JFK had in fact said yes in 1961 to a policy of widening military support to South Vietnam. The consequences were adding up. By November 1963, there would be a total of 16,500 U.S. military personnel in Vietnam. Although they as ‘advisers,’ many were fighting alongside the South Vietnamese troops they were advising. In spite of JFK’s having ruled out U.S. combat units, he was being moved along step by step by the military command toward the brink of just such a commitment. (pp.122-123)

. . .

     Even as Kennedy turned toward a withdrawal from Vietnam, he continued to say publicly that he was opposed to just such a change in policy. At his March 6, 1963, press conference, a reporter asked him to comment on Mansfield’s recommendation for a reduction in aid to the Far East.

     The president responded: ‘I don’t see how we are going to be able, unless we are going to pull out of Southeast Asia and turn it over to the Communists, how we are going to be able to reduce very much our economic programs and military programs in South Viet-Nam, in Cambodia, in Thailand . . . .’

     As Mansfield knew, Kennedy was in fact changing his mind in favor of a complete military withdrawal from Vietnam. . . . President John F. Kennedy was not only thinking the unthinkable. He was on the verge of doing it. But he wanted to be able to do it – by being reelected president. So he lied to the public about what he was thinking.

Kenny O’Donnell recounts Kennedy’s words at meeting with Mike Mansfield in spring 1963:

     “‘But I can’t do it until 1965 – after I’m reelected,’ Kennedy told Mansfield.

    “President Kennedy explained, and Mansfield agreed with him, that if he announced a withdrawal of American military personnel from Vietnam before the 1964 election, there would be a wild conservative outcry against returning him to the Presidency for a second term.

“After Mansfield left the office, the President said to me, ‘In 1965, I’ll become one of the lost unpopular Presidents in history. I’ll be damned everywhere as a Communist appeaser. But I don’t care. If I tried to pull out completely now from Vietnam, we would have another Joe McCarthy red scare on our hands, but I can do it after I’m reelected. So we had better make dammed sure that I am reelected.’ ”(pp.125-126)


In Chapter Four, James Douglass suggests more fully why President was “marked out for assassination.” American corporate leaders were familiar with the president’s father, Joseph P. Kennedy, who “while being a businessman himself, had also been President Franklin D. Roosevelt’s first chairman of the Securities and Exchange Commission (SEC). As a former Wall Street insider who knew the system, the senior Kennedy had cracked down on Wall Street profiteers. Some of  the finical titans of the thirties regarded JFK’s father as a class traitor, “the Judas of Wall Street,” for his work on behalf of FDR.”

It was in the light of Joseph Kennedy's fight to initiate government controls over Wall Street, and the opposition he encountered, that he made his all-businessmen -are-s.o.b.'s remark to JFK.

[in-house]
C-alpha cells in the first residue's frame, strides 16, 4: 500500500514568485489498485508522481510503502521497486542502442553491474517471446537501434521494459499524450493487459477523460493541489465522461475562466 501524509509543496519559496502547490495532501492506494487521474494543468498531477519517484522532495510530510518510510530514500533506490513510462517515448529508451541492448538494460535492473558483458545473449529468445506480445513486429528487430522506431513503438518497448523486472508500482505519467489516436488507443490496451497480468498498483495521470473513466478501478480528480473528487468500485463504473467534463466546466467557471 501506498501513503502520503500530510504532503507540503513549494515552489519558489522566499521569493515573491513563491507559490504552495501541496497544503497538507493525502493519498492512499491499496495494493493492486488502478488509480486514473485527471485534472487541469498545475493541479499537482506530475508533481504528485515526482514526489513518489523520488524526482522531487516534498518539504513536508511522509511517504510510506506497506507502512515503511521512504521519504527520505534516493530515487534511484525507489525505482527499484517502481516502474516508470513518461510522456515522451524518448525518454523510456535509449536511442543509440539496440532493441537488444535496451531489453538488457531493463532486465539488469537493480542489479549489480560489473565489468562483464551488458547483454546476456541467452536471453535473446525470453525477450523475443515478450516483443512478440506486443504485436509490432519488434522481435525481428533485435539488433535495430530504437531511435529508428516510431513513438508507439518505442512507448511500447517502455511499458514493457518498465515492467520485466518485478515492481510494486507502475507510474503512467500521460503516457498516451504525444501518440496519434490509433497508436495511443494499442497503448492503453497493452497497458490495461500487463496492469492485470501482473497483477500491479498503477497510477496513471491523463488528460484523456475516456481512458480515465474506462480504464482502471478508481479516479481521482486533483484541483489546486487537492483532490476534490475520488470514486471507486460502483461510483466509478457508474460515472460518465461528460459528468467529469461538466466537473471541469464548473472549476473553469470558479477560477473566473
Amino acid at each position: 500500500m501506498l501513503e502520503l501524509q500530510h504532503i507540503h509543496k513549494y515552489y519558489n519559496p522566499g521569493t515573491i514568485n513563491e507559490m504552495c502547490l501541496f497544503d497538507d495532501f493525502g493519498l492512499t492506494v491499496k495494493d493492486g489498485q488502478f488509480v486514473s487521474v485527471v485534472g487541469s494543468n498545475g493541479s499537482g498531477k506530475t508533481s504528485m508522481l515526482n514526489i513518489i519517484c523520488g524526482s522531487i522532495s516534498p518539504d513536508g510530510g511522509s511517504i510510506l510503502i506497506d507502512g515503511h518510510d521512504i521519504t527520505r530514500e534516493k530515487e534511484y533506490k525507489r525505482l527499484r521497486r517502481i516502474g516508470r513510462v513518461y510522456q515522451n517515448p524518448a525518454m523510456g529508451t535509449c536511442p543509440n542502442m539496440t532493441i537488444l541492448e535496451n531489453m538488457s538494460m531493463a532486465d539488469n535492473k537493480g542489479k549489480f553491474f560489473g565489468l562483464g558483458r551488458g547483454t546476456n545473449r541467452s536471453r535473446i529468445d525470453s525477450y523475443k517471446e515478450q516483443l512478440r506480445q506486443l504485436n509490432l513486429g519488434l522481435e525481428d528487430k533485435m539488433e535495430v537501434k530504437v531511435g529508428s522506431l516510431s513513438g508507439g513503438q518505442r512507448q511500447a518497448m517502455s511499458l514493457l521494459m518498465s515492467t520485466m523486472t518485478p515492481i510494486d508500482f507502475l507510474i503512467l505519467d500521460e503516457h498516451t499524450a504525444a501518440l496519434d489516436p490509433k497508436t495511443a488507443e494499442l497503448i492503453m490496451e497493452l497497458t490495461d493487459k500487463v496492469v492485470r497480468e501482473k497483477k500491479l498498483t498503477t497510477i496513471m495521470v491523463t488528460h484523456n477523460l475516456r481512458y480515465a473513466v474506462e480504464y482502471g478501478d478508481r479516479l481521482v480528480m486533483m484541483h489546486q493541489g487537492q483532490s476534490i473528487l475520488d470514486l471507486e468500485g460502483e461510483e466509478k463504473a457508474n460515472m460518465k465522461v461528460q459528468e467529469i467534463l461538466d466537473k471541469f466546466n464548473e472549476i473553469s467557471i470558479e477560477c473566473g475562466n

That opinion of his father, President Kennedy told the press, ‘I found appropriate that evening [when] we had not been treated altogether with frankness. . . . But that’s past, that’s past. Now we’re working together, I hope.’

It was a vain hope. John and Robert Kennedy had become notorious in the ranks of big business. JFK’s strategy of withdrawing defense contracts and RFK’s aggressive investigating tactics toward men of power were seen as unforgivable sins by the corporate world.

. . .

As Shakespeare had it, Caesar was warned of his coming assassination by the soothsayer: ‘Beware the ides of March.’ Fortune [magazine] gave Kennedy a deadly warning of its own by the title of its editorial: ‘Steel: The Ides of April.’

     Robert Kennedy’s Justice Department continued its anti-trust investigation into the steel companies. U.S. Steel and seven other companies were eventually forced to pay maximum fines in 1965 for their price fixing activities between 1955 1961.The steel crisis defined John and Robert Kennedy as Wall Street enemies. The president was seen as a state dictator. As the Wall Street Journal put it in the week after Big Steel surrendered to the Kennedys, ‘The Government set the price. And it did this by the pressure of fear – by naked power, by threats, by agents of the state security police.’ U.S. News and World Report gave prominence in its April 30, 1962, issue to an anti-Kennedy article on ‘Planned Economy’ that suggested the president was acting like a Soviet commissar.

. . .

     We have no evidence as to who in the military-industrial complex may have given the order to assassinate President Kennedy. That the order was carried out by the Central Intelligence Agency is obvious. The CIA’s fingerprints are all over the crime and the events leading up to it.

The head of the CIA’s Counterintelligence Branch form 1954 to 1974 was James Jesus Angleton, known as the ‘Poet-Spy.’ As an undergraduate at Yale in the early forties, Angleton had founded a literary journal, Furioso, which published the poetry of Ezra Pound, e.e. cummings, and Archibald MacLeish. After he went on to Harvard Law School, Angleton was drafted into the U.S. Army. He became a member of the Counterintelligence Branch of the Office of Strategic Services (OSS), World War II predecessor to the CIA. The OSS and CIA suited Angleton perfectly. Counterintelligence became less a wartime mission than a lifelong obsession. For Angleton, the Cold War was an anti-communist crusade, with his CIA double agents engaged in a battle of light against darkness.